I regularly try to understand the assumptions which drive my portfolio decisions, which in turn have a major impact on the long term returns . There is a fancy term for this process – meta congnition or ‘thinking about thinking’.

I have realized (and will continue to discover) that I have made sub-optimal decisions in the past due to various assumptions. One of the most damaging assumptions has been this – One should buy stocks when the market is low and sell when the market is high.

This assumption and way of thinking is more or less a stupid way of investing in the markets. I have engaged in it in the past and have paid a heavy price in terms of opportunity cost

Reason behind this thinking
I think the main reason behind this thinking is due the negative effect of all the media chatter and noise. The commentators on various financial channels are paid by the volume and not by intelligence. If a financial commentator recommended a great stock or great idea and then asked you check back after one year, do you think they will remain in business?

As a result of this bais (towards unnecessary activity), the media and a lot investors have to discuss about something. Now, you can’t discuss about the fundamental performance of stocks every day ..isnt it ? so what better topic to discuss than market levels and price action of various stocks?

Does the market level even matter ?
The first question I am asked after someone comes to know that I invest regularly is – do you think the market is high or low and should they wait for a particular level before they starting putting money into the market ?

What do you people mean by the market level ?

The market level is usually the index which in turn is a weighted average of a fixed number of stocks (for example nifty is an average of 50 stocks). So the notion is that the market is overvalued or undervalued at some number at a particular point in time.

The problem with this question is the market level is immaterial if you want to buy individual stocks. If the stock you want to buy is overpriced, then a low market does not matter and vice versa.

The only case where the market level would matter is if you plan to invest a large sum of money into the index.

How has this assumption hurt me?
I have engaged in this convoluted thinking in the past. As a result, I have slackened during bull runs assuming that most of the stocks would be overpriced. The reality is that even during bull runs there are stocks which are undervalued, but it takes more effort to dig them out.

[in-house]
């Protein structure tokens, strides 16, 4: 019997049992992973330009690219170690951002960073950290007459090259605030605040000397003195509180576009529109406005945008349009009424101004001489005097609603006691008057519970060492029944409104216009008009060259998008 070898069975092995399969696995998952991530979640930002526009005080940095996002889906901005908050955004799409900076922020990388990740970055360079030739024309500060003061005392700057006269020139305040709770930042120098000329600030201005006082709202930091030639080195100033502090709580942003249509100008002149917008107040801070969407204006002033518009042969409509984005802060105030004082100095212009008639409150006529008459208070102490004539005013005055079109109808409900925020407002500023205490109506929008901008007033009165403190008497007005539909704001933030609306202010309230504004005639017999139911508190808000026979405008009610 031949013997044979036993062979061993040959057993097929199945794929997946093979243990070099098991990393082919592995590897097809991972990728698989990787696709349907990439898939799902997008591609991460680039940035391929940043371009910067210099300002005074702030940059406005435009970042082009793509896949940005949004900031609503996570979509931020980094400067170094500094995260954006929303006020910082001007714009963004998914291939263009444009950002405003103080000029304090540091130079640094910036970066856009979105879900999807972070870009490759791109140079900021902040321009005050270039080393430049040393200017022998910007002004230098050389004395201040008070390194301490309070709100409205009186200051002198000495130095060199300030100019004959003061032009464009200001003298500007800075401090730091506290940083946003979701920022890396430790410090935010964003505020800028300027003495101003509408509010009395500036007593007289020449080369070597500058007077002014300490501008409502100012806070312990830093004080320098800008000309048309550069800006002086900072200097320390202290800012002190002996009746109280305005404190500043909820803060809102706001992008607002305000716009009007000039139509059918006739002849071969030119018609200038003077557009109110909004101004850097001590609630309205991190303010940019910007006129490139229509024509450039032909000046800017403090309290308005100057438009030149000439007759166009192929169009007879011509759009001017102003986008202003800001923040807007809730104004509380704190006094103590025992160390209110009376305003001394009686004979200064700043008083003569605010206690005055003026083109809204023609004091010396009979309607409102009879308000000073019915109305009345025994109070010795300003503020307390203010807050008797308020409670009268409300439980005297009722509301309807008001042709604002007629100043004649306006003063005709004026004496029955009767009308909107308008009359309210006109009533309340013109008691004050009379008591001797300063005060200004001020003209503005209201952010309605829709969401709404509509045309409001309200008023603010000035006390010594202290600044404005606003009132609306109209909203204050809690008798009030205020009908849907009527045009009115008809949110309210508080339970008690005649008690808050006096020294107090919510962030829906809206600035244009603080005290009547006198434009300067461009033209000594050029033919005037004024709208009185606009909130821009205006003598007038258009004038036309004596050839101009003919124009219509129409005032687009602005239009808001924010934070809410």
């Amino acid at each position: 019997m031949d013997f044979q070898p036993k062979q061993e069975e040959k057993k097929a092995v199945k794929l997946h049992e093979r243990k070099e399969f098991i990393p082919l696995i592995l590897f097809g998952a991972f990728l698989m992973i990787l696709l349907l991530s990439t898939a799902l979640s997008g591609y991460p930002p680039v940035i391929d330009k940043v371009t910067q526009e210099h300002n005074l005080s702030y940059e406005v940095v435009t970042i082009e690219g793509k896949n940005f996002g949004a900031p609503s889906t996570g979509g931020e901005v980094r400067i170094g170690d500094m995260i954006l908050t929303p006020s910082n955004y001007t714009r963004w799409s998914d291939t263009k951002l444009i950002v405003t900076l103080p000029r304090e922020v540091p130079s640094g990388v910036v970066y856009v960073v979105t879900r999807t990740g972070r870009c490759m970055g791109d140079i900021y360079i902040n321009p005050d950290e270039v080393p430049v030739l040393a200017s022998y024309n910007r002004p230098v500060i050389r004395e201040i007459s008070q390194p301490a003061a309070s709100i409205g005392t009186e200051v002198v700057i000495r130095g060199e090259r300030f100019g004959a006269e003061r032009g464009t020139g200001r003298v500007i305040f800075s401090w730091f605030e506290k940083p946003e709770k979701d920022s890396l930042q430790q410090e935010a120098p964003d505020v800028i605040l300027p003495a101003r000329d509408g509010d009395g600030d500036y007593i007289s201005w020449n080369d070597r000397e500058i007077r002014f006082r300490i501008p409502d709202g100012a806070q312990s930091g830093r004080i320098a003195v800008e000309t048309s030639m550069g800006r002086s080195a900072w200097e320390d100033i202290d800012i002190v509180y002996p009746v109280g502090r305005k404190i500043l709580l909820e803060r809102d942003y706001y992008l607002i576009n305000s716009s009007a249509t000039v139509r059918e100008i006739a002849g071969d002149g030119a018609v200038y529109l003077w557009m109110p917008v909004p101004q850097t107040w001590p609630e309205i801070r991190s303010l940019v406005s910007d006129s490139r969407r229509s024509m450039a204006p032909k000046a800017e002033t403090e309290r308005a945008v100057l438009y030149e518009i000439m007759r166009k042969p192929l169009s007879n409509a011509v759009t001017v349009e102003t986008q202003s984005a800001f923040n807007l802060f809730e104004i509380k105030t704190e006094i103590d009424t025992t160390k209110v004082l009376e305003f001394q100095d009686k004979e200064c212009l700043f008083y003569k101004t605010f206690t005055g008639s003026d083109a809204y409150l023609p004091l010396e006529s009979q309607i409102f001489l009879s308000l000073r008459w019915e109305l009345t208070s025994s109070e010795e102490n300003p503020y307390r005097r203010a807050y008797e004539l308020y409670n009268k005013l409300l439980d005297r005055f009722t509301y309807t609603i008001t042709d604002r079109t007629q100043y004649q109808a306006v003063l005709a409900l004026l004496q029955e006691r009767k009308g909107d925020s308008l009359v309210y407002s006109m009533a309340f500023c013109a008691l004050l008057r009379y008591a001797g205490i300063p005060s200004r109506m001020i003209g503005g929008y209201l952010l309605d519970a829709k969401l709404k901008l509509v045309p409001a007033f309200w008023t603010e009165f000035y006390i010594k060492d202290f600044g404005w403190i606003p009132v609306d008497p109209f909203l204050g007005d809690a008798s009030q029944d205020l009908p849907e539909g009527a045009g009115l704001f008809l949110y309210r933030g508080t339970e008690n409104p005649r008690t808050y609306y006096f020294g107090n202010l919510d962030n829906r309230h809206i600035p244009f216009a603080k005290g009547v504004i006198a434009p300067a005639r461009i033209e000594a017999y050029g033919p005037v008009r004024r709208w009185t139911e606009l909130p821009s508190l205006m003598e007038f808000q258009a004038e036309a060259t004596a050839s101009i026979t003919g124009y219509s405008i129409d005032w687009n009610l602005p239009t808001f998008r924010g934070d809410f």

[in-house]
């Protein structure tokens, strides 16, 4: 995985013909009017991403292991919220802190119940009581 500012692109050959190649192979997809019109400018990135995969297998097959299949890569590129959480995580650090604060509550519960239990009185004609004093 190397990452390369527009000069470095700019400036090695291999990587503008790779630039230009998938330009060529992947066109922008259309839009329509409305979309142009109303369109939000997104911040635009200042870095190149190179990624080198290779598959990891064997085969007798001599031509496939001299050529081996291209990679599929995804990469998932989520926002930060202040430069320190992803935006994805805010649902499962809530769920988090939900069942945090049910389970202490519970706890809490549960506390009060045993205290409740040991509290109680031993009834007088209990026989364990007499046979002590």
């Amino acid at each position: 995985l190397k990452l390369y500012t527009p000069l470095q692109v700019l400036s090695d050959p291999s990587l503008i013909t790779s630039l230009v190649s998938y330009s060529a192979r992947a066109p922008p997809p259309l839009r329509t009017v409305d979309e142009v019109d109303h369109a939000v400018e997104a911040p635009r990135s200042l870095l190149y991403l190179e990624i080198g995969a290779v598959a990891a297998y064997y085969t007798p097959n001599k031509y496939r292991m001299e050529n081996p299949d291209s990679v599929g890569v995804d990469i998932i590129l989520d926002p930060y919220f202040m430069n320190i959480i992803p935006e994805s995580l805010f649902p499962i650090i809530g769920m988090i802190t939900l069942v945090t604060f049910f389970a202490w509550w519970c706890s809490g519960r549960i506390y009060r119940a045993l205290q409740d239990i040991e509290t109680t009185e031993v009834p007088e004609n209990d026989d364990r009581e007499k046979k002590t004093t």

I abandonded this thinking two years back and have started looking for good ideas irrespective of the market level. If the stock is underpriced, I will create a position in the stock irrespective of the market levels. If the market drops and the stock drops too, then all the better as I am able to add to my position further at a lower price.

A real example
One can have several counter points to the above thought process

–        Should one not wait for the markets to drop so that you can buy the stock even cheaper?
–        Will the stock appreciate if the market drops and remains at lower levels for extended periods of time?

To the first point – if you can see the future (know if the market will drop in the future), then either you are a gifted person or completely delusional. If you are gifted, then use your talents to do something big or world changing.

One cannot invest based on hindsight and we have to make decisions based on what we know now (the stock is cheap  or not based on current facts!)

On the second point – The long term returns of a stock is dependent on the level of undervaluation and fundamental performance of a company and not entirely on the market level. As an example, in early 2008, mid cap IT stocks were among the most ignored group. The future was not bright for them.

I wrote about IT stocks (NIIT tech in particular)  in Q2 of 2008 and felt that the market was over discounting the future. Interestingly the future turned out to be worse than anyone imagined. Inspite of that, these companies survived and have done fine.

The market has since then corrected the undervaluation and these stocks have doubled during this period whereas the index (aka market level) has been more or less flat.

Focus on the important and knowable
As warren buffett has said, an investor should focus on the important (fundamental performance of a company) and the knowable (current performance and not future market levels). The rest is noise and a smart approach is to ignore it.

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